When you’ve finally decided that you want to buy or get an auto loan for a new vehicle, the last thing you want to experience is being deceived. Although there is usually some wiggle room in terms of negotiating prices and options, it is important for dealerships to be upfront and honest with potential buyers – especially in today’s car buying market.
How do you know if you are being taken advantage of through deceptive practices? Here are some warning signs to be on the lookout for.
Forcing Prospects into Financing
With the supply of vehicles dwindling, some dealers are becoming more aggressive in terms of their sales efforts. Some may only be promoting financing directly through them first, before the customer can buy their desired vehicle.
This type of “buy here, pay here” option may be quite tempting for consumers. The problem with this type of deal is that oftentimes, the interest rate may be higher than you’d pay elsewhere. It’s important to find out what your interest rate will actually be first, before you decide where to finance your vehicle.
As a buyer, you always have the right to get an auto loan or financing from a third party (like your local credit union), and not just with the dealership. Don’t feel pressured that through the dealership is the only means of financing your ride.
Used Car with No Title
When deciding to buy a used car, be sure that the dealership or seller provides you with its actual vehicle title – saying that they have it isn’t enough. Don’t get stranded by buying a used vehicle that still has an existing loan on it.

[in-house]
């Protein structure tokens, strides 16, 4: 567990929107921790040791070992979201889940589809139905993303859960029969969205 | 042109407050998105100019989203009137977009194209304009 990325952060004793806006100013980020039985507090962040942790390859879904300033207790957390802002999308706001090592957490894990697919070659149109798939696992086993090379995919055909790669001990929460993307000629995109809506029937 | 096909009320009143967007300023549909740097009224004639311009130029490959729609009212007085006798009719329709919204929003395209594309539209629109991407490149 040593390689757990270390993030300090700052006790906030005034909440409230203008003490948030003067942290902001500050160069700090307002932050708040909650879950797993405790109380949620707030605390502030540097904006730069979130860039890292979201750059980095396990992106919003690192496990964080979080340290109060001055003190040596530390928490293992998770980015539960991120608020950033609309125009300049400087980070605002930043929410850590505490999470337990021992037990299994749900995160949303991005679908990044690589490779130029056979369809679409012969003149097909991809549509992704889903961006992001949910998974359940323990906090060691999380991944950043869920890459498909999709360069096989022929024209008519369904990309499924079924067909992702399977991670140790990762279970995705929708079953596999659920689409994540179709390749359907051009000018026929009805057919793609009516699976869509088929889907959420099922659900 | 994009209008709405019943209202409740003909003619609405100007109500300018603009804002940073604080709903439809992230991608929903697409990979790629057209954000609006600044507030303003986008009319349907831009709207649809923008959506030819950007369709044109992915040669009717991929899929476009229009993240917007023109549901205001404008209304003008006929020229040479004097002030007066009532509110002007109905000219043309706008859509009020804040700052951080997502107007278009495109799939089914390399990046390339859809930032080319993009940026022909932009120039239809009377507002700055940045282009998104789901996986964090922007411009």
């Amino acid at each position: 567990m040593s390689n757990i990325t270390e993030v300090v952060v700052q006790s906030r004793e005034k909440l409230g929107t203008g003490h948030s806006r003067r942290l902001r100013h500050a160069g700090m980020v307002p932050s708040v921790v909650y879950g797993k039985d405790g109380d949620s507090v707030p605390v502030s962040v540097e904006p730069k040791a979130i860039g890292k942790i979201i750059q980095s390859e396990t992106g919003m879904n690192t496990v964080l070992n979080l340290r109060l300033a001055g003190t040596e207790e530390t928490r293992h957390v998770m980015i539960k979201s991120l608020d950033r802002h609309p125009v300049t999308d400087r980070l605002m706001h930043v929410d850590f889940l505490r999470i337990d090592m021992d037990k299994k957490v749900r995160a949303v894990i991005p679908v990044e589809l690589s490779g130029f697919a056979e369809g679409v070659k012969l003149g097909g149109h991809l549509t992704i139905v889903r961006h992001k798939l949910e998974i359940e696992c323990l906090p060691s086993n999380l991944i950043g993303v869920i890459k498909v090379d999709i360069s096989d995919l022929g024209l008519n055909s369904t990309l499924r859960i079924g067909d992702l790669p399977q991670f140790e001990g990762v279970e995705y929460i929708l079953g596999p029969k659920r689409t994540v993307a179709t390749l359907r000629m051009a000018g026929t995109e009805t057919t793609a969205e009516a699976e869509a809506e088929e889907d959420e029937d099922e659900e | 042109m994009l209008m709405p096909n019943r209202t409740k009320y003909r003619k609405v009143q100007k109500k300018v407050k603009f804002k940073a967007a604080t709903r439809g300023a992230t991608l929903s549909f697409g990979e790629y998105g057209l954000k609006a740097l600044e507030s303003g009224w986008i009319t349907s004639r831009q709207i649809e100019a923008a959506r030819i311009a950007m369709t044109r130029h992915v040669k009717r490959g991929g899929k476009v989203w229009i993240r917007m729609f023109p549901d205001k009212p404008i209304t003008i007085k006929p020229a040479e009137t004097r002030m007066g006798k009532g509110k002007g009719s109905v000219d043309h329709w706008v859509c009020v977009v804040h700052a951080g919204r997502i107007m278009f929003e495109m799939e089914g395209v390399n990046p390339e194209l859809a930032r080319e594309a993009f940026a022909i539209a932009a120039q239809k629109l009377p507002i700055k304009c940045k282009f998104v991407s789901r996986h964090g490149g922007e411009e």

Cars that have outstanding auto loans will still have their titles held by the bank and not with the dealer/seller. Another thing to keep in mind here, is that without a title – you’ll be left with a car you can’t register, and therefore can’t actually drive.
Asking You to Sign an Arbitration Clause
A dealer that requires you to sign an arbitration clause is another warning sign that you may not be in the right place. This type of clause means that in the case of disputes, it will require the dispute to be resolved through a third party.
Unfortunately, this third party will almost always lean toward the business filing the dispute – since they are typically paying the arbitrator’s fee. Asking you to sign an arbitration clause simply means that your best interest as a buyer, is not at heart.
Now you know some of the most common warning signs that car buyers should be aware of when looking to purchase a vehicle. By following the tips provided, you’ll be able to protect yourself and your purchase – whether you’re buying a used or new car.
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